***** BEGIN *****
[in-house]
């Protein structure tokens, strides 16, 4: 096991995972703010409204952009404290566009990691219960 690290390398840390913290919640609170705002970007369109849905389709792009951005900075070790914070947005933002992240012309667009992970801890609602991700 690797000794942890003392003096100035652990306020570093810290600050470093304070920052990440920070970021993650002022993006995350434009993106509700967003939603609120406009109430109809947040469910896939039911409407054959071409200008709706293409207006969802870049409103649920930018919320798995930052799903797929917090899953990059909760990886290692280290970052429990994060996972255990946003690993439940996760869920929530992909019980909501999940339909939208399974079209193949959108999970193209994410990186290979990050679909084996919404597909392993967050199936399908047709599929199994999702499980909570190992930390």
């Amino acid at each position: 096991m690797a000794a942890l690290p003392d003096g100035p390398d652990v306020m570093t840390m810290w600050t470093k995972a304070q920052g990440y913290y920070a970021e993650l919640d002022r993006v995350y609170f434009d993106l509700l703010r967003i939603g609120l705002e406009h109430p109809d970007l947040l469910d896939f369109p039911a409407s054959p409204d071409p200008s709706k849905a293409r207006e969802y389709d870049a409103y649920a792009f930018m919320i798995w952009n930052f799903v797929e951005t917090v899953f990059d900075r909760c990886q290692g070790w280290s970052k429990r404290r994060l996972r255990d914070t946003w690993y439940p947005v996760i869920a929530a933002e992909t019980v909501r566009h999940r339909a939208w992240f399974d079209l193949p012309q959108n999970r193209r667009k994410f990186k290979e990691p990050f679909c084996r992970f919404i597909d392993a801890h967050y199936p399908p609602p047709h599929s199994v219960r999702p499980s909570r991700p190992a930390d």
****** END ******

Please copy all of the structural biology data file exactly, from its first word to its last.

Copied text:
[in-house]
């Protein structure tokens, strides 16, 4: 096991995972703010409204952009404290566009990691219960 690290390398840390913290919640609170705002970007369109849905389709792009951005900075070790914070947005933002992240012309667009992970801890609602991700 690797000794942890003392003096100035652990306020570093810290600050470093304070920052990440920070970021993650002022993006995350434009993106509700967003939603609120406009109430109809947040469910896939039911409407054959071409200008709706293409207006969802870049409103649920930018919320798995930052799903797929917090899953990059909760990886290692280290970052429990994060996972255990946003690993439940996760869920929530992909019980909501999940339909939208399974079209193949959108999970193209994410990186290979990050679909084996919404597909392993967050199936399908047709599929199994999702499980909570190992930390």
């Amino acid at each position: 096991m690797a000794a942890l690290p003392d003096g100035p390398d652990v306020m570093t840390m810290w600050t470093k995972a304070q920052g990440y913290y920070a970021e993650l919640d002022r993006v995350y609170f434009d993106l509700l703010r967003i939603g609120l705002e406009h109430p109809d970007l947040l469910d896939f369109p039911a409407s054959p409204d071409p200008s709706k849905a293409r207006e969802y389709d870049a409103y649920a792009f930018m919320i798995w952009n930052f799903v797929e951005t917090v899953f990059d900075r909760c990886q290692g070790w280290s970052k429990r404290r994060l996972r255990d914070t946003w690993y439940p947005v996760i869920a929530a933002e992909t019980v909501r566009h999940r339909a939208w992240f399974d079209l193949p012309q959108n999970r193209r667009k994410f990186k290979e990691p990050f679909c084996r992970f919404i597909d392993a801890h967050y199936p399908p609602p047709h599929s199994v219960r999702p499980s909570r991700p190992a930390d």